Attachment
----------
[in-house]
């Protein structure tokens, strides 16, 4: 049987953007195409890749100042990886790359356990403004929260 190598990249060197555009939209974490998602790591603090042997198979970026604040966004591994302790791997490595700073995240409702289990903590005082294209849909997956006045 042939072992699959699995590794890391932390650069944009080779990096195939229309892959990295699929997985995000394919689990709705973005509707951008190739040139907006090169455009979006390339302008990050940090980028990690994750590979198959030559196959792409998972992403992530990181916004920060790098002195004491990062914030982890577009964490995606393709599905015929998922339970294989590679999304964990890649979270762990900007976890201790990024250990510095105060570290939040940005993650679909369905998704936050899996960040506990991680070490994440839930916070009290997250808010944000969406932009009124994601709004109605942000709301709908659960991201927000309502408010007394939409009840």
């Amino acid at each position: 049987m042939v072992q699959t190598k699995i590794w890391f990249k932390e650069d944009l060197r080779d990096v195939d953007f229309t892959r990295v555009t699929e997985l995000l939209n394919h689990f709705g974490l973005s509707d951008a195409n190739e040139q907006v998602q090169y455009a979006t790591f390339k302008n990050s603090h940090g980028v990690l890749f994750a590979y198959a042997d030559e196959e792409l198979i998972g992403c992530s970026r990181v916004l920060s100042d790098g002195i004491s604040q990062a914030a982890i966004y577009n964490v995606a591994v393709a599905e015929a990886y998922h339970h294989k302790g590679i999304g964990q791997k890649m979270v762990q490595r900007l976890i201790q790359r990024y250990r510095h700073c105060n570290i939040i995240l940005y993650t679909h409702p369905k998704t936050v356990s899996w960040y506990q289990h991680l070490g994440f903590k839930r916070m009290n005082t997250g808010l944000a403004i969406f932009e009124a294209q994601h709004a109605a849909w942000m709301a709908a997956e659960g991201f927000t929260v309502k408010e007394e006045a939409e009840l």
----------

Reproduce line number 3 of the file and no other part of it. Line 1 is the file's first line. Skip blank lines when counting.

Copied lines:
């Amino acid at each position: 049987m042939v072992q699959t190598k699995i590794w890391f990249k932390e650069d944009l060197r080779d990096v195939d953007f229309t892959r990295v555009t699929e997985l995000l939209n394919h689990f709705g974490l973005s509707d951008a195409n190739e040139q907006v998602q090169y455009a979006t790591f390339k302008n990050s603090h940090g980028v990690l890749f994750a590979y198959a042997d030559e196959e792409l198979i998972g992403c992530s970026r990181v916004l920060s100042d790098g002195i004491s604040q990062a914030a982890i966004y577009n964490v995606a591994v393709a599905e015929a990886y998922h339970h294989k302790g590679i999304g964990q791997k890649m979270v762990q490595r900007l976890i201790q790359r990024y250990r510095h700073c105060n570290i939040i995240l940005y993650t679909h409702p369905k998704t936050v356990s899996w960040y506990q289990h991680l070490g994440f903590k839930r916070m009290n005082t997250g808010l944000a403004i969406f932009e009124a294209q994601h709004a109605a849909w942000m709301a709908a997956e659960g991201f927000t929260v309502k408010e007394e006045a939409e009840l």